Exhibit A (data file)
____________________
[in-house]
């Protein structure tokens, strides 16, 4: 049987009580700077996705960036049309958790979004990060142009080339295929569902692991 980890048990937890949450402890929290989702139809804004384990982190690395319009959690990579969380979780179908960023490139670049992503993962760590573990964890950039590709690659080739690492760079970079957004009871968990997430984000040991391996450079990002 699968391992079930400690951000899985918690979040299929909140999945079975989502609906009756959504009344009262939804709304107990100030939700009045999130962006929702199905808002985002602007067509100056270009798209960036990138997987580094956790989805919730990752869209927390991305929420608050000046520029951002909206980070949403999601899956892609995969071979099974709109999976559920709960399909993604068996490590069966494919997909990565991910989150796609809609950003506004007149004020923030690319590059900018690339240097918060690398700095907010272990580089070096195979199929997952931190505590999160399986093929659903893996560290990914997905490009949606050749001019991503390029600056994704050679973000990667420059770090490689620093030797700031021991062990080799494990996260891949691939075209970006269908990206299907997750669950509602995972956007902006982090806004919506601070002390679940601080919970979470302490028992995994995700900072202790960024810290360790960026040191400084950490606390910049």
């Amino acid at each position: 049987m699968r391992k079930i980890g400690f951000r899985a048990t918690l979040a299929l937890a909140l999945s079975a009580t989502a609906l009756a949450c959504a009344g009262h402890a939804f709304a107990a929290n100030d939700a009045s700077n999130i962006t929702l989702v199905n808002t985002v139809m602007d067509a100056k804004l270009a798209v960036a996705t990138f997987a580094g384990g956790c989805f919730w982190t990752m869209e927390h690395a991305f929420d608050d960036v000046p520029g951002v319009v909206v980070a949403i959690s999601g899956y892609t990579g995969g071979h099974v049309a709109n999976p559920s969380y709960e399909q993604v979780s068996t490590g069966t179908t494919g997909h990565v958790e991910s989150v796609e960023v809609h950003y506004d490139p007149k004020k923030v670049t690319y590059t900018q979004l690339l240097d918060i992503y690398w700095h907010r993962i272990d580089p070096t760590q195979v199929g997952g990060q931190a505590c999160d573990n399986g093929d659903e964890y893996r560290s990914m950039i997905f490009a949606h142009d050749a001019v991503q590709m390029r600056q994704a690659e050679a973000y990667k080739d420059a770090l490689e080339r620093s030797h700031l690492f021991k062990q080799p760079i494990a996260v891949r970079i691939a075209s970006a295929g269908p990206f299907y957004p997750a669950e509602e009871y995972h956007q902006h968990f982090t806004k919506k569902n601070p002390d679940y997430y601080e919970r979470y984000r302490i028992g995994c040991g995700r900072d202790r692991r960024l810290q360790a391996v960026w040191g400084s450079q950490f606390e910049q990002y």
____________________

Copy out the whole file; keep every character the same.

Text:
[in-house]
């Protein structure tokens, strides 16, 4: 049987009580700077996705960036049309958790979004990060142009080339295929569902692991 980890048990937890949450402890929290989702139809804004384990982190690395319009959690990579969380979780179908960023490139670049992503993962760590573990964890950039590709690659080739690492760079970079957004009871968990997430984000040991391996450079990002 699968391992079930400690951000899985918690979040299929909140999945079975989502609906009756959504009344009262939804709304107990100030939700009045999130962006929702199905808002985002602007067509100056270009798209960036990138997987580094956790989805919730990752869209927390991305929420608050000046520029951002909206980070949403999601899956892609995969071979099974709109999976559920709960399909993604068996490590069966494919997909990565991910989150796609809609950003506004007149004020923030690319590059900018690339240097918060690398700095907010272990580089070096195979199929997952931190505590999160399986093929659903893996560290990914997905490009949606050749001019991503390029600056994704050679973000990667420059770090490689620093030797700031021991062990080799494990996260891949691939075209970006269908990206299907997750669950509602995972956007902006982090806004919506601070002390679940601080919970979470302490028992995994995700900072202790960024810290360790960026040191400084950490606390910049």
């Amino acid at each position: 049987m699968r391992k079930i980890g400690f951000r899985a048990t918690l979040a299929l937890a909140l999945s079975a009580t989502a609906l009756a949450c959504a009344g009262h402890a939804f709304a107990a929290n100030d939700a009045s700077n999130i962006t929702l989702v199905n808002t985002v139809m602007d067509a100056k804004l270009a798209v960036a996705t990138f997987a580094g384990g956790c989805f919730w982190t990752m869209e927390h690395a991305f929420d608050d960036v000046p520029g951002v319009v909206v980070a949403i959690s999601g899956y892609t990579g995969g071979h099974v049309a709109n999976p559920s969380y709960e399909q993604v979780s068996t490590g069966t179908t494919g997909h990565v958790e991910s989150v796609e960023v809609h950003y506004d490139p007149k004020k923030v670049t690319y590059t900018q979004l690339l240097d918060i992503y690398w700095h907010r993962i272990d580089p070096t760590q195979v199929g997952g990060q931190a505590c999160d573990n399986g093929d659903e964890y893996r560290s990914m950039i997905f490009a949606h142009d050749a001019v991503q590709m390029r600056q994704a690659e050679a973000y990667k080739d420059a770090l490689e080339r620093s030797h700031l690492f021991k062990q080799p760079i494990a996260v891949r970079i691939a075209s970006a295929g269908p990206f299907y957004p997750a669950e509602e009871y995972h956007q902006h968990f982090t806004k919506k569902n601070p002390d679940y997430y601080e919970r979470y984000r302490i028992g995994c040991g995700r900072d202790r692991r960024l810290q360790a391996v960026w040191g400084s450079q950490f606390e910049q990002y």